Discussions with attorneys involved in litigation on hazard trees suggest that judgments typically are based on what a reasonable profession would have done. If managers know of hazards, or should have known but failed to make any evaluations, then they will likely be judged as liable in the case of damage. Thus, some form of hazard tree program is necessary to help avoid or win litigation. An adequate hazard tree program consists of trained individuals inspecting trees on a regular basis and follow up mitigation on trees that are judged as the high-risk hazards. Litigation often leads to questions about documenting: 1.) the training level of tree inspectors and 2.) the forms used to demonstrate inspection. Thus, training and documentation are essential components of a hazard tree program.

What is hazard?
Hazard is the exposure to the possibility of loss or harm. With regard to trees, it is the potential that a tree or part of a tree will fail and cause injury or damage property. All standing trees of sufficient size, alive or dead, present some hazard. All trees will eventually come down. But high potential for tree failure by itself does not automatically mean a tree is hazardous. Hazard exists when a tree is within striking distance of an object of any value.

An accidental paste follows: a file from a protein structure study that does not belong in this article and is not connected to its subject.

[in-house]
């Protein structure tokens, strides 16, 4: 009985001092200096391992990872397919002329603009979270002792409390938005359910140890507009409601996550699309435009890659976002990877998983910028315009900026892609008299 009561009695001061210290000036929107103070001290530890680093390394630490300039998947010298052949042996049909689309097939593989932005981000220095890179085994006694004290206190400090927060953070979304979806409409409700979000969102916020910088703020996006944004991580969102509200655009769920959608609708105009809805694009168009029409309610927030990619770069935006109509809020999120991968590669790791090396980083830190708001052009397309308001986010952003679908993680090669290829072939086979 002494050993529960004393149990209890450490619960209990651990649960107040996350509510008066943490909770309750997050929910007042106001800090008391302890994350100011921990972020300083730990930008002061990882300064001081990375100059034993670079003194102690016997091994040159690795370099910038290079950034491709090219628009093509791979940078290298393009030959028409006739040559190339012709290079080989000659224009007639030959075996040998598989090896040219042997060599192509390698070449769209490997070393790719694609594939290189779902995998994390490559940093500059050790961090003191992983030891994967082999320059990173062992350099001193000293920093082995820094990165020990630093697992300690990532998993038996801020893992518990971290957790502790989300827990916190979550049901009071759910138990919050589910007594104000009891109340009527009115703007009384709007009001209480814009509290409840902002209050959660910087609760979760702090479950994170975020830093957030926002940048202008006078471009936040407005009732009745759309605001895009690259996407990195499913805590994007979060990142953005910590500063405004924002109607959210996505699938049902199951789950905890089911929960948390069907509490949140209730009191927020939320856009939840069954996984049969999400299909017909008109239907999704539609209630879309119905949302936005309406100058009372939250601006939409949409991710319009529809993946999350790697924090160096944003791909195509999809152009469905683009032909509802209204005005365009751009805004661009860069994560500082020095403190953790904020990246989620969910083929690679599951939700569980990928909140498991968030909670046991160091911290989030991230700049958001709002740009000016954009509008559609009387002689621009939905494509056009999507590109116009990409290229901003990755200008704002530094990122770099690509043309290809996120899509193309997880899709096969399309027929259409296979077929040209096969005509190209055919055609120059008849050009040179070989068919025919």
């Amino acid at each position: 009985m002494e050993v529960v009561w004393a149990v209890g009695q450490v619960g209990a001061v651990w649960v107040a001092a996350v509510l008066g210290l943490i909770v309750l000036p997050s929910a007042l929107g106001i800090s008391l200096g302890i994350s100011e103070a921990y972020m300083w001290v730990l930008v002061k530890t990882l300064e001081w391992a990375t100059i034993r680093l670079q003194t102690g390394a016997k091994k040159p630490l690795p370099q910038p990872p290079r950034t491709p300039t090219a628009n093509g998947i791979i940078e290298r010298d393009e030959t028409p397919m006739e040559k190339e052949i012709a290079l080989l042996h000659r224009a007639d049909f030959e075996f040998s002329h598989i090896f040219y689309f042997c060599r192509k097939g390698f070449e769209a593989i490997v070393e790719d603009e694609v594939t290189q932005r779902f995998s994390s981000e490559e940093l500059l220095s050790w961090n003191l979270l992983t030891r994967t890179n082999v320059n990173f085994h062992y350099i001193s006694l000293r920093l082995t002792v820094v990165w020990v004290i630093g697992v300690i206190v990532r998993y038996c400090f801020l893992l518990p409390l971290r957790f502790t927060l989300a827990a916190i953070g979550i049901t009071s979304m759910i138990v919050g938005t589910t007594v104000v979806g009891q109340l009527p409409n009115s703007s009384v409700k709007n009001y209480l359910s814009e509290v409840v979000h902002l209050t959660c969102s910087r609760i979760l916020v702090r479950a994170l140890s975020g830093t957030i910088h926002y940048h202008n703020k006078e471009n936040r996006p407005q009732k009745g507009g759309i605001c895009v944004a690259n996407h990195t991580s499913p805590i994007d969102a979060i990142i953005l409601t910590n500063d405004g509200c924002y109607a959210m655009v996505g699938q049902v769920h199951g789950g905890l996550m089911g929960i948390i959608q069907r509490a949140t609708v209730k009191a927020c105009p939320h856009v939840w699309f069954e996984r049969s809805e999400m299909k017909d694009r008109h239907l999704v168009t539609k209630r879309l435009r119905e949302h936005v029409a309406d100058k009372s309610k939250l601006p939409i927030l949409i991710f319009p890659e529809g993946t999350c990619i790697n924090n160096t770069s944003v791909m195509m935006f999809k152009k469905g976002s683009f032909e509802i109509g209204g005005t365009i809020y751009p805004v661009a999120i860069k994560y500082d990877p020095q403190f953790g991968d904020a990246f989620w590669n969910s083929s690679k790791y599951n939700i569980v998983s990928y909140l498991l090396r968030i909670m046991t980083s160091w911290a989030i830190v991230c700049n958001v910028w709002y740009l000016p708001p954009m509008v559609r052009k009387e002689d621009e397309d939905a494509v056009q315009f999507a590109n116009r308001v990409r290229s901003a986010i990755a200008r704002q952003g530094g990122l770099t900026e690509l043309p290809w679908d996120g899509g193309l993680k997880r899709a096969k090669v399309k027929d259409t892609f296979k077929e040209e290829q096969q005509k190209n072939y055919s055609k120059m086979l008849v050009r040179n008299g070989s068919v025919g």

Hazard Tree Evaluation
Hazard increases with: A.) potential for tree failure, B.) potential for striking a target, C.) potential for serious damage of the target, and D.) value of target. These factors are treated below and later used in an example of a quantified hazard rating system.

A. Potential for Failure

Lean. Leaning trees or large branches do not always indicate high potential for failure. Is this a recent change (potential high) or has the tree exhibited growth indicating that it has compensated for lean (potential lower). Is the lean associated with unstable soils or cracks in the tree (potential high).

Root damage, including root disease. Because of cold soils and sometimes excessive moisture, many trees in Alaska have shallow root systems. Their root systems are easily damaged or killed. Trees with damaged or dead roots are more likely to uproot causing the whole tree to fail during windstorms. Trees in forests that are opened up due to thinning or the removal of hazard trees are more susceptible to windthrow. Exposed roots can be wounded in the same manner as tree boles and lead to the same problems of invasion by wood decay fungi. Along streams and areas of road building are likely places to encounter trees with undercut root systems.